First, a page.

Deir el-Medina is the Arabic name for the village in the Theban necropolis, once occupied by the pharaohs’ tomb-builders and the artisans of New Kingdom Thebes. It’s name means ‘Monastery of the Town’ and derives from the Coptic monks who occupied the Ptolemaic temple there during the early Christian period, but in ancient times it was known as ‘Set Ma’at’ (the Place of Truth) or simply ‘Pa-demi’ (the town)
Deir el-Medina is one of the most well-preserved ancient settlements in all Egypt. It lies near Thebes and was a highly skilled community of craftsmen who passed their expertise on from father to son. The community included the workmen and their wives, children and other dependents, as well as coppersmiths, carpenters, potters, basket-makers, and a part-time physician. The workers belonged to what we today would call the middle class, having no royal or noble connections, and much of their work was unglamorous.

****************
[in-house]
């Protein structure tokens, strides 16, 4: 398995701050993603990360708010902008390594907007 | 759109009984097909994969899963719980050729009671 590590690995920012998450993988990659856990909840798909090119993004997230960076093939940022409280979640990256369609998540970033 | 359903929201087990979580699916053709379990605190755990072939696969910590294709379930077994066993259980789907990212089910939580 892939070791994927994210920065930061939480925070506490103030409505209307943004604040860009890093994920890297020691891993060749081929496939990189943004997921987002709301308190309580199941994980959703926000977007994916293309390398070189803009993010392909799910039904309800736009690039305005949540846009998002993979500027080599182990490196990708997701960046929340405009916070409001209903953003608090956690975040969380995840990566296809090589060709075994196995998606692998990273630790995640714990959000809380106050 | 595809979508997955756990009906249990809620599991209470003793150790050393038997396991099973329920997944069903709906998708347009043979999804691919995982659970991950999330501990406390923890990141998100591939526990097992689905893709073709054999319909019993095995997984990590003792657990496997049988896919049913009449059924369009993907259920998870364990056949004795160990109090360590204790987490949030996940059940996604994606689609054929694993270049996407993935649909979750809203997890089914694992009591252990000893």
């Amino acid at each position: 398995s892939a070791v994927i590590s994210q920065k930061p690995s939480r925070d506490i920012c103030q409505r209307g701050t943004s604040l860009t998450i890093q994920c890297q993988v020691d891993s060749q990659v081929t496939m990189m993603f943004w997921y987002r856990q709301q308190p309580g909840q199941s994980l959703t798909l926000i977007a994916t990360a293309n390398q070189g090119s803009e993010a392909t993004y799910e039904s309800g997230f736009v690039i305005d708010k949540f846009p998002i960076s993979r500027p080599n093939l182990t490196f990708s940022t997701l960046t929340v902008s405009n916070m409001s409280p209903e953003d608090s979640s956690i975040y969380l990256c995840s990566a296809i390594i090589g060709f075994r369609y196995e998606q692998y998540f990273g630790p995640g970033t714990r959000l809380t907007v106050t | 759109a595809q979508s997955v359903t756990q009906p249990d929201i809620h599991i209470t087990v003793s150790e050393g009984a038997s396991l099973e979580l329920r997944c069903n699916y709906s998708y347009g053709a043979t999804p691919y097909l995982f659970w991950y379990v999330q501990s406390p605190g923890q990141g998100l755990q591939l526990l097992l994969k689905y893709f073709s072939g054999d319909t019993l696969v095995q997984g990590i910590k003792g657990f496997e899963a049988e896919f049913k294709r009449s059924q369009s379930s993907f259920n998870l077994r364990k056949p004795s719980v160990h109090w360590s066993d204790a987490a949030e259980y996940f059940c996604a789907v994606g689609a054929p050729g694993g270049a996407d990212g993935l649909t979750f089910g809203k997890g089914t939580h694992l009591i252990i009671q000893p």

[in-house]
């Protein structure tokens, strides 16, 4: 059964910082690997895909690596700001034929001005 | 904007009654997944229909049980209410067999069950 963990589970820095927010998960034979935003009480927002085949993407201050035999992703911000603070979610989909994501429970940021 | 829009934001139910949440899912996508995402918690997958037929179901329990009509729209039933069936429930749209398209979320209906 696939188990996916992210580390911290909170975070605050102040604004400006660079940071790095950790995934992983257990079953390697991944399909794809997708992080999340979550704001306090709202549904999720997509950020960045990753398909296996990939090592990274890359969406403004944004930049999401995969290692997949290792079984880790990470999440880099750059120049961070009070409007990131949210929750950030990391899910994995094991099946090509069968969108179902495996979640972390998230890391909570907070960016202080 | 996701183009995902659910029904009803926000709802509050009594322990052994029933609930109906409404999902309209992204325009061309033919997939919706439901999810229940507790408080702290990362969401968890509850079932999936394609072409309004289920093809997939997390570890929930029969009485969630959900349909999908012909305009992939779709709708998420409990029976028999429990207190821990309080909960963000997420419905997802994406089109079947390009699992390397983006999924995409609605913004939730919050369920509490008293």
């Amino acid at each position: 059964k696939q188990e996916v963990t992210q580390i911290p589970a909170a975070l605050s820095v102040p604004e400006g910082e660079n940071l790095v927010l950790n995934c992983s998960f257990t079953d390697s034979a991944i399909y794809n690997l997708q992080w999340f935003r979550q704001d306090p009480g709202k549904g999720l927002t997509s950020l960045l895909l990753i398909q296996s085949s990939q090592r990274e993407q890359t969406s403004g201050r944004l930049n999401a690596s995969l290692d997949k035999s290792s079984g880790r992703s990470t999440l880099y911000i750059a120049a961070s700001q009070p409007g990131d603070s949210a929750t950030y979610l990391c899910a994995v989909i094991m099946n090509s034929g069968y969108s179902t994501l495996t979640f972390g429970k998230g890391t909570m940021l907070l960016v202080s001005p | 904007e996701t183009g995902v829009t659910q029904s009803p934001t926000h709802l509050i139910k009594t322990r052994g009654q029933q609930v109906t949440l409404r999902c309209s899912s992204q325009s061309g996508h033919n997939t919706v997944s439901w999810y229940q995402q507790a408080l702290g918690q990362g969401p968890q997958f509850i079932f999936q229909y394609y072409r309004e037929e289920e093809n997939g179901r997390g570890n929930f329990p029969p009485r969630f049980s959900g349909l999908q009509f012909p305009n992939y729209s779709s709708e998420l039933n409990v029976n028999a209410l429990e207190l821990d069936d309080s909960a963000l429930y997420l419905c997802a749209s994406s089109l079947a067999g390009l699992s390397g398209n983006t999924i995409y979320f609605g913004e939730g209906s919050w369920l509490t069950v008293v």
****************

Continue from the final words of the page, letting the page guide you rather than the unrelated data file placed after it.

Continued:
These workers cut and prepared the tombs in the Valley of the Kings and in the Valley of the Queens, both on the West Bank at Thebes, and were administered directly by the vizier. They were better educated and better paid than the vast majority of their contemporaries elsewhere in Egypt. A number of the inhabitants augmented their income by producing furniture and funerary items for surrounding communities, and so they bought and sold in the west Theban markets, intermarried with the Theban population, and visited the Theban temples.
The village was located southeast of the Valley, on the Nile side of the western mountains, in a barren, waterless pocket in the hills. One hundred or more individuals including children lived in the community, and more than 30 foreign names have been identified there. In addition to the names of the viziers and other high officials who oversaw from Thebes, the names, families, and other details of the workmen’s lives are known.
How to get there: Deir el-Medina is situated behind the hill which separates the modern villages of Qurnet Murai and Sheikh Abd el-Qurna. It is around 10 minutes walk from the Antiquities Inspectorate. The village is usually approached today from the southern end, but only entrance to the main street is allowed. Tickets include entrance to the Workmens Village, the tombs of Sennedjem, Inherkau and the Temple of Hathor and cost EGP 30 from the main ticket office. An extra ticket is needed for the tomb of Peshedu.